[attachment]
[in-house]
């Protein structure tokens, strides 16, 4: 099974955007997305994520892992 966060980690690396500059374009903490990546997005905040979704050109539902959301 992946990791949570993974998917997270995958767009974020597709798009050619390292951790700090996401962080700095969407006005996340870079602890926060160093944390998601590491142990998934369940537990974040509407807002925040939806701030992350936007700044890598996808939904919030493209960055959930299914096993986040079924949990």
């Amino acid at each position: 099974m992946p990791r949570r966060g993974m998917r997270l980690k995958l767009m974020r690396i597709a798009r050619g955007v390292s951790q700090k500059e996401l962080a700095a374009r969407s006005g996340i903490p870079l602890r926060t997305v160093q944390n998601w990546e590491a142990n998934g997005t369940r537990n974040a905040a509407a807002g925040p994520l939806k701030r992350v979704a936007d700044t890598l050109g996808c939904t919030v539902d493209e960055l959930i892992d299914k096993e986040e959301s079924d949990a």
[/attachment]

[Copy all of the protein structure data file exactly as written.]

[in-house]
């Protein structure tokens, strides 16, 4: 099974955007997305994520892992 966060980690690396500059374009903490990546997005905040979704050109539902959301 992946990791949570993974998917997270995958767009974020597709798009050619390292951790700090996401962080700095969407006005996340870079602890926060160093944390998601590491142990998934369940537990974040509407807002925040939806701030992350936007700044890598996808939904919030493209960055959930299914096993986040079924949990």
């Amino acid at each position: 099974m992946p990791r949570r966060g993974m998917r997270l980690k995958l767009m974020r690396i597709a798009r050619g955007v390292s951790q700090k500059e996401l962080a700095a374009r969407s006005g996340i903490p870079l602890r926060t997305v160093q944390n998601w990546e590491a142990n998934g997005t369940r537990n974040a905040a509407a807002g925040p994520l939806k701030r992350v979704a936007d700044t890598l050109g996808c939904t919030v539902d493209e960055l959930i892992d299914k096993e986040e959301s079924d949990a």